“Try to make a difference in your life” with Dr. Ely Weinschneider Jed Meyer

Try to make a difference in your life, in your workplace, in your community. Although it may not appear overnight, bit by bit, one by one, you can inspire people. As a part of my series about “How extremely busy executives make time to be great parents,” I had the pleasure of interviewing Jed Meyer, […]

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Try to make a difference in your life, in your workplace, in your community. Although it may not appear overnight, bit by bit, one by one, you can inspire people.

As a part of my series about “How extremely busy executives make time to be great parents,” I had the pleasure of interviewing Jed Meyer, who serves as Managing Director, North America at independent media and marketing consultancy Ebiquity. In his role, Jed provides counseling, mentorship, and innovative solutions to 70 of the world’s 100 leading brands to help CMOs achieve a better return on their media and marketing investments. Previously, Jed served as Director, Brand Measurement at Google, where he spearheaded cross-functional efforts to grow the platform’s revenue by driving measurement product adoption, client partnerships, and industry perspectives. Prior to that, he led the corporate research function for Univision Communications, Inc. Jed also managed global media, client service, and research teams at Omnicom Media Group’s Annalect and Nielsen, providing him with deep expertise across the agency and streaming spaces.

Thank you so much for joining us! Can you tell us your “childhood backstory”?

Igrew up in the city of Boston in the 1970s and 80s. At that time, it was fairly unusual for families with kids to ‘stay in the city to raise their children.’ I grew up in great neighborhoods like the Back Bay, the North End, and Charlestown. My mother was a true pioneer of women’s liberation, as we called it back in the 1970s. An architectural history PhD, she started a non-profit called Historic Neighborhoods that taught children and adults about the history of Boston’s neighborhoods. One of her signature events was creating a walking tour for kids and families that mirrored the Robert McCloskey book Make Way for Ducklings. My father, a journalist at heart, worked at community newspapers early in his career. However, by the time I was born and we lived in Boston, he worked in job development and served as a probation officer at the Urban Court in Dorchester. I played Little League (not well!) on the Boston Common and learned to sail in a program called Community Boating on the Charles River that enabled city kids to sail for $1 per summer if memory serves me correctly. We did not even own a car until I was a teenager, so I grew up taking Boston’s T (subway) all over town to school, sports, and other activities. By the time I turned 14, I asked my parents if I could go to boarding school because I wanted to stay with my friends versus take the T for an hour plus daily commute. I ended up at Northfield Mount Hermon and found it amazing; my friends were right there on campus with me, and I had so many opportunities to try new sports, activities, and courses. I had several teachers at NMH that left deep impressions on me — Mr. Cerillo in History, Mr. Halsey in Math, Mr. Kellom in Chemistry and Cross-Country Skiing, and Mr. Hamilton in crew.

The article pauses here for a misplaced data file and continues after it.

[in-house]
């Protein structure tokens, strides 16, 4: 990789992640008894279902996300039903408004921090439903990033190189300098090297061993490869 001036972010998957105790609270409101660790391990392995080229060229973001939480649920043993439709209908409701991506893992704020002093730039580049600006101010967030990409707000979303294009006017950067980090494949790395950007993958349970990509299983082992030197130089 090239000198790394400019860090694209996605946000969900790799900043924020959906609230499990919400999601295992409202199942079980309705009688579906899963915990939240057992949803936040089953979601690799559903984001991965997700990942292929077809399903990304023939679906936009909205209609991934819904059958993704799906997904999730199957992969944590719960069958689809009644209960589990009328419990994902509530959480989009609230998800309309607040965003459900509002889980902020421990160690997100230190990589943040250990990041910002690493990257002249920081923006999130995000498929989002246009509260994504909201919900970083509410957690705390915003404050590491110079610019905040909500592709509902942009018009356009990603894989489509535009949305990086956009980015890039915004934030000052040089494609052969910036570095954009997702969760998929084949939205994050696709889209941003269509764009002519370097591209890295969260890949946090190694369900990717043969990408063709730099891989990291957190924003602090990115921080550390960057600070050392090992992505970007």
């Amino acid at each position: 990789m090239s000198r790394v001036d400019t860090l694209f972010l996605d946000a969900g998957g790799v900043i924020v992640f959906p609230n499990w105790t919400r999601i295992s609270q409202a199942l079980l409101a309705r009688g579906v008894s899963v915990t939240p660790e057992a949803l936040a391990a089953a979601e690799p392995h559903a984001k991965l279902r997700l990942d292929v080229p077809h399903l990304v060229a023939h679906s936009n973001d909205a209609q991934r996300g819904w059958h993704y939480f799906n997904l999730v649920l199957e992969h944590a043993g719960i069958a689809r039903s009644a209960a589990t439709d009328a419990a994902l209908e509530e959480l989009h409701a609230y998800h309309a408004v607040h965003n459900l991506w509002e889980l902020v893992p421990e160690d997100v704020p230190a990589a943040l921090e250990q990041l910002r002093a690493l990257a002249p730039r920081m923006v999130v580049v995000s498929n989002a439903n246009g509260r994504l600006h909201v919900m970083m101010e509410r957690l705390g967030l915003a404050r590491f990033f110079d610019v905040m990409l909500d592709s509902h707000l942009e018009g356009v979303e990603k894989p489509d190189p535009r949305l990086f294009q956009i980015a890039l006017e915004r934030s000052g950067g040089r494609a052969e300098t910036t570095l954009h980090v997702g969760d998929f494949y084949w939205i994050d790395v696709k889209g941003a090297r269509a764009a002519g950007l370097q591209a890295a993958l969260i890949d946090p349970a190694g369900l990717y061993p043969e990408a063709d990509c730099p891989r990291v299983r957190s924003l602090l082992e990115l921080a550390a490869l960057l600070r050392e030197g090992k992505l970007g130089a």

Can you share the story about what brought you to this specific point in your career?

Afew years ago, while working at Univision, my boss, Jessica, held a training session on “building a growth mindset” with her team. It left quite an impression on me and helped me crystalize my approach to new opportunities and managing people. I’ve navigated a broad range of roles in the media industry across buying, selling, and vendor stakeholders. Within that, I try to create work environments centered around the central notions of a “learn and grow” culture where each person develops core competencies and can then build additional skills on that base. I tend to seek out roles where client service and responsiveness serve as critical elements, building a foundation of knowledge as a launchpad for growth.

Can you tell us a bit more about what your day to day schedule looks like?